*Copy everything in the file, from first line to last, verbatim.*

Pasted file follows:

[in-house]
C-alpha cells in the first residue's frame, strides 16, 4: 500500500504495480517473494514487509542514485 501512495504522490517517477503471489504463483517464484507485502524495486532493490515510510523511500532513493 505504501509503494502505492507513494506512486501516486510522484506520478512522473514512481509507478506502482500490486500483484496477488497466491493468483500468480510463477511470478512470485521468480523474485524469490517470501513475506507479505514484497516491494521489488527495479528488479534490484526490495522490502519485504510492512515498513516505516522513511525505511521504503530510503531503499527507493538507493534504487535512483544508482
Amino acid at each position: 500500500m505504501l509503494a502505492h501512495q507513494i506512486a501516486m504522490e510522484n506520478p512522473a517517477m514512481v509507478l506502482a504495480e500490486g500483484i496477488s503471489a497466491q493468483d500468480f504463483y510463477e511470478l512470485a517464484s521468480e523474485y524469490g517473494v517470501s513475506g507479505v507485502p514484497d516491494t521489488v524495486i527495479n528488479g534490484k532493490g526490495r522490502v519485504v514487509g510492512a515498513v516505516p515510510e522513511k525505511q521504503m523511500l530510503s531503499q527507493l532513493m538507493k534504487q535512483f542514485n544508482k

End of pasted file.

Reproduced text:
[in-house]
C-alpha cells in the first residue's frame, strides 16, 4: 500500500504495480517473494514487509542514485 501512495504522490517517477503471489504463483517464484507485502524495486532493490515510510523511500532513493 505504501509503494502505492507513494506512486501516486510522484506520478512522473514512481509507478506502482500490486500483484496477488497466491493468483500468480510463477511470478512470485521468480523474485524469490517470501513475506507479505514484497516491494521489488527495479528488479534490484526490495522490502519485504510492512515498513516505516522513511525505511521504503530510503531503499527507493538507493534504487535512483544508482
Amino acid at each position: 500500500m505504501l509503494a502505492h501512495q507513494i506512486a501516486m504522490e510522484n506520478p512522473a517517477m514512481v509507478l506502482a504495480e500490486g500483484i496477488s503471489a497466491q493468483d500468480f504463483y510463477e511470478l512470485a517464484s521468480e523474485y524469490g517473494v517470501s513475506g507479505v507485502p514484497d516491494t521489488v524495486i527495479n528488479g534490484k532493490g526490495r522490502v519485504v514487509g510492512a515498513v516505516p515510510e522513511k525505511q521504503m523511500l530510503s531503499q527507493l532513493m538507493k534504487q535512483f542514485n544508482k